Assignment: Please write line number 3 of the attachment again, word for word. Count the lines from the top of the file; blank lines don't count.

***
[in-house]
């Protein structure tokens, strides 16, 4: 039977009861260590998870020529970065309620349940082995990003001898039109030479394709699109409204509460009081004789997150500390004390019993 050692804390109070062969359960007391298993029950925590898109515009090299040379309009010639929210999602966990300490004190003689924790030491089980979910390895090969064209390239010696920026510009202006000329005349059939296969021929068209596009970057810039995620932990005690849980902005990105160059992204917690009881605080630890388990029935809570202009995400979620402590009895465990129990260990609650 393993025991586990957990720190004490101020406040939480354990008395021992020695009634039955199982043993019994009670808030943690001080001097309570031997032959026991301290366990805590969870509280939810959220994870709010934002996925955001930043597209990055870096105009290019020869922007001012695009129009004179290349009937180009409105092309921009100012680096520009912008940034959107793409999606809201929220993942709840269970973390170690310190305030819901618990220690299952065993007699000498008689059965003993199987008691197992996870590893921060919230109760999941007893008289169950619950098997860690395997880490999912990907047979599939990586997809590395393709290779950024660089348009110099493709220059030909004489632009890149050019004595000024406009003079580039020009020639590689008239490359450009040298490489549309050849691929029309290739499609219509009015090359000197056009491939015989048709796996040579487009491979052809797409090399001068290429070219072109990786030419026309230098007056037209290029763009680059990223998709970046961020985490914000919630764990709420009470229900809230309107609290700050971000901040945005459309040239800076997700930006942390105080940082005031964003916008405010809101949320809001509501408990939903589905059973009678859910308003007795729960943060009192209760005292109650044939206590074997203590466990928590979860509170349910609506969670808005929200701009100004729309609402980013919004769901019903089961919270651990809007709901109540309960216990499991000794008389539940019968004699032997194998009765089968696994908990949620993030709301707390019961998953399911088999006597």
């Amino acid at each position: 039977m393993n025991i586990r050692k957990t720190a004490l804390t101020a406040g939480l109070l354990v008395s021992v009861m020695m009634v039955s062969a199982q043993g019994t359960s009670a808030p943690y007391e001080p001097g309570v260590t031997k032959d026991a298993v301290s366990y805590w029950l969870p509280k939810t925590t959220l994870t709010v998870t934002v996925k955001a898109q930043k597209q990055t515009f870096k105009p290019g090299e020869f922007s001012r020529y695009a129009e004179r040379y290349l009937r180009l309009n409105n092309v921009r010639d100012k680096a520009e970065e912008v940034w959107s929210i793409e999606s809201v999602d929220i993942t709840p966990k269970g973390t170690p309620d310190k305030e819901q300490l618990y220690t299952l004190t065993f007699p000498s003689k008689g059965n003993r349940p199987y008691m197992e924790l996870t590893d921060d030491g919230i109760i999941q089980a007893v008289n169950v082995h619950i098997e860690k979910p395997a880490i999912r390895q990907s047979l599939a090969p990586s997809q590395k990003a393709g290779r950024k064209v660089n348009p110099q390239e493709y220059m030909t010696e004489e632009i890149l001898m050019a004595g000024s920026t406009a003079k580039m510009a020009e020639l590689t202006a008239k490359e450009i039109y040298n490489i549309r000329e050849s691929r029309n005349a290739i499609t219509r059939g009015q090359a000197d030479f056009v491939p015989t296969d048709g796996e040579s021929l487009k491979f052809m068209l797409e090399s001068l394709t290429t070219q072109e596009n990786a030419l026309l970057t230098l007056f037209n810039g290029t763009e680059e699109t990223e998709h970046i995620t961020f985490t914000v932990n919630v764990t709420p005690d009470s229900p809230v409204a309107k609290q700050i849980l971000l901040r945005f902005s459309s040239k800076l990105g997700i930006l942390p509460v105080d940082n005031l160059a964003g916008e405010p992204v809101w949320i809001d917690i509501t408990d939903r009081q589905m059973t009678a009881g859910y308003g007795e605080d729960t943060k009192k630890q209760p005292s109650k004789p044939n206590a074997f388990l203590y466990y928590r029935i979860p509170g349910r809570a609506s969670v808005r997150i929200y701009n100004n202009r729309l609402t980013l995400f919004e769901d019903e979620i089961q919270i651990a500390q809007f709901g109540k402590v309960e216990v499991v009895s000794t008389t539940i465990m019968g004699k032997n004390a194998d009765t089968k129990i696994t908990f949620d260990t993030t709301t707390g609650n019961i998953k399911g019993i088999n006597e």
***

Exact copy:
């Amino acid at each position: 039977m393993n025991i586990r050692k957990t720190a004490l804390t101020a406040g939480l109070l354990v008395s021992v009861m020695m009634v039955s062969a199982q043993g019994t359960s009670a808030p943690y007391e001080p001097g309570v260590t031997k032959d026991a298993v301290s366990y805590w029950l969870p509280k939810t925590t959220l994870t709010v998870t934002v996925k955001a898109q930043k597209q990055t515009f870096k105009p290019g090299e020869f922007s001012r020529y695009a129009e004179r040379y290349l009937r180009l309009n409105n092309v921009r010639d100012k680096a520009e970065e912008v940034w959107s929210i793409e999606s809201v999602d929220i993942t709840p966990k269970g973390t170690p309620d310190k305030e819901q300490l618990y220690t299952l004190t065993f007699p000498s003689k008689g059965n003993r349940p199987y008691m197992e924790l996870t590893d921060d030491g919230i109760i999941q089980a007893v008289n169950v082995h619950i098997e860690k979910p395997a880490i999912r390895q990907s047979l599939a090969p990586s997809q590395k990003a393709g290779r950024k064209v660089n348009p110099q390239e493709y220059m030909t010696e004489e632009i890149l001898m050019a004595g000024s920026t406009a003079k580039m510009a020009e020639l590689t202006a008239k490359e450009i039109y040298n490489i549309r000329e050849s691929r029309n005349a290739i499609t219509r059939g009015q090359a000197d030479f056009v491939p015989t296969d048709g796996e040579s021929l487009k491979f052809m068209l797409e090399s001068l394709t290429t070219q072109e596009n990786a030419l026309l970057t230098l007056f037209n810039g290029t763009e680059e699109t990223e998709h970046i995620t961020f985490t914000v932990n919630v764990t709420p005690d009470s229900p809230v409204a309107k609290q700050i849980l971000l901040r945005f902005s459309s040239k800076l990105g997700i930006l942390p509460v105080d940082n005031l160059a964003g916008e405010p992204v809101w949320i809001d917690i509501t408990d939903r009081q589905m059973t009678a009881g859910y308003g007795e605080d729960t943060k009192k630890q209760p005292s109650k004789p044939n206590a074997f388990l203590y466990y928590r029935i979860p509170g349910r809570a609506s969670v808005r997150i929200y701009n100004n202009r729309l609402t980013l995400f919004e769901d019903e979620i089961q919270i651990a500390q809007f709901g109540k402590v309960e216990v499991v009895s000794t008389t539940i465990m019968g004699k032997n004390a194998d009765t089968k129990i696994t908990f949620d260990t993030t709301t707390g609650n019961i998953k399911g019993i088999n006597e």